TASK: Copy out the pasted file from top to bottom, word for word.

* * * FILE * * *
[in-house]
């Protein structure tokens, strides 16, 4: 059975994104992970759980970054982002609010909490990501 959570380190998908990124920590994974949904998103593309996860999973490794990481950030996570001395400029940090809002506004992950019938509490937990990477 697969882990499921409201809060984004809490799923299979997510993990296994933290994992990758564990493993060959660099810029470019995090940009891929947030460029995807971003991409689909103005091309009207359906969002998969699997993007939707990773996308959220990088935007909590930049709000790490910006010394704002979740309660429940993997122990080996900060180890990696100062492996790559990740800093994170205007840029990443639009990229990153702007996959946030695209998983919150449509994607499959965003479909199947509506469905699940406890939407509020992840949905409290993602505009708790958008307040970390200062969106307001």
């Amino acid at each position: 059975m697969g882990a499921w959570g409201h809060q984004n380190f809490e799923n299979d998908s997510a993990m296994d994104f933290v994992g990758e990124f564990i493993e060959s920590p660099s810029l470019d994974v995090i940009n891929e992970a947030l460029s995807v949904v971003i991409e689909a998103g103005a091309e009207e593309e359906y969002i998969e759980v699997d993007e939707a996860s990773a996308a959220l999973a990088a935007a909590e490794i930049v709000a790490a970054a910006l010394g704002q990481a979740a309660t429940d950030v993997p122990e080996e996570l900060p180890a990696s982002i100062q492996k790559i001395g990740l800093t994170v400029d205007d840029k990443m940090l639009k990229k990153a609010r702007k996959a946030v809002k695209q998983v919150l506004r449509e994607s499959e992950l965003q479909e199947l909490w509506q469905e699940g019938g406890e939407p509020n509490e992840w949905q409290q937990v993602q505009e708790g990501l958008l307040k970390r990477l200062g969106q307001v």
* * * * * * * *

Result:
[in-house]
């Protein structure tokens, strides 16, 4: 059975994104992970759980970054982002609010909490990501 959570380190998908990124920590994974949904998103593309996860999973490794990481950030996570001395400029940090809002506004992950019938509490937990990477 697969882990499921409201809060984004809490799923299979997510993990296994933290994992990758564990493993060959660099810029470019995090940009891929947030460029995807971003991409689909103005091309009207359906969002998969699997993007939707990773996308959220990088935007909590930049709000790490910006010394704002979740309660429940993997122990080996900060180890990696100062492996790559990740800093994170205007840029990443639009990229990153702007996959946030695209998983919150449509994607499959965003479909199947509506469905699940406890939407509020992840949905409290993602505009708790958008307040970390200062969106307001």
């Amino acid at each position: 059975m697969g882990a499921w959570g409201h809060q984004n380190f809490e799923n299979d998908s997510a993990m296994d994104f933290v994992g990758e990124f564990i493993e060959s920590p660099s810029l470019d994974v995090i940009n891929e992970a947030l460029s995807v949904v971003i991409e689909a998103g103005a091309e009207e593309e359906y969002i998969e759980v699997d993007e939707a996860s990773a996308a959220l999973a990088a935007a909590e490794i930049v709000a790490a970054a910006l010394g704002q990481a979740a309660t429940d950030v993997p122990e080996e996570l900060p180890a990696s982002i100062q492996k790559i001395g990740l800093t994170v400029d205007d840029k990443m940090l639009k990229k990153a609010r702007k996959a946030v809002k695209q998983v919150l506004r449509e994607s499959e992950l965003q479909e199947l909490w509506q469905e699940g019938g406890e939407p509020n509490e992840w949905q409290q937990v993602q505009e708790g990501l958008l307040k970390r990477l200062g969106q307001v």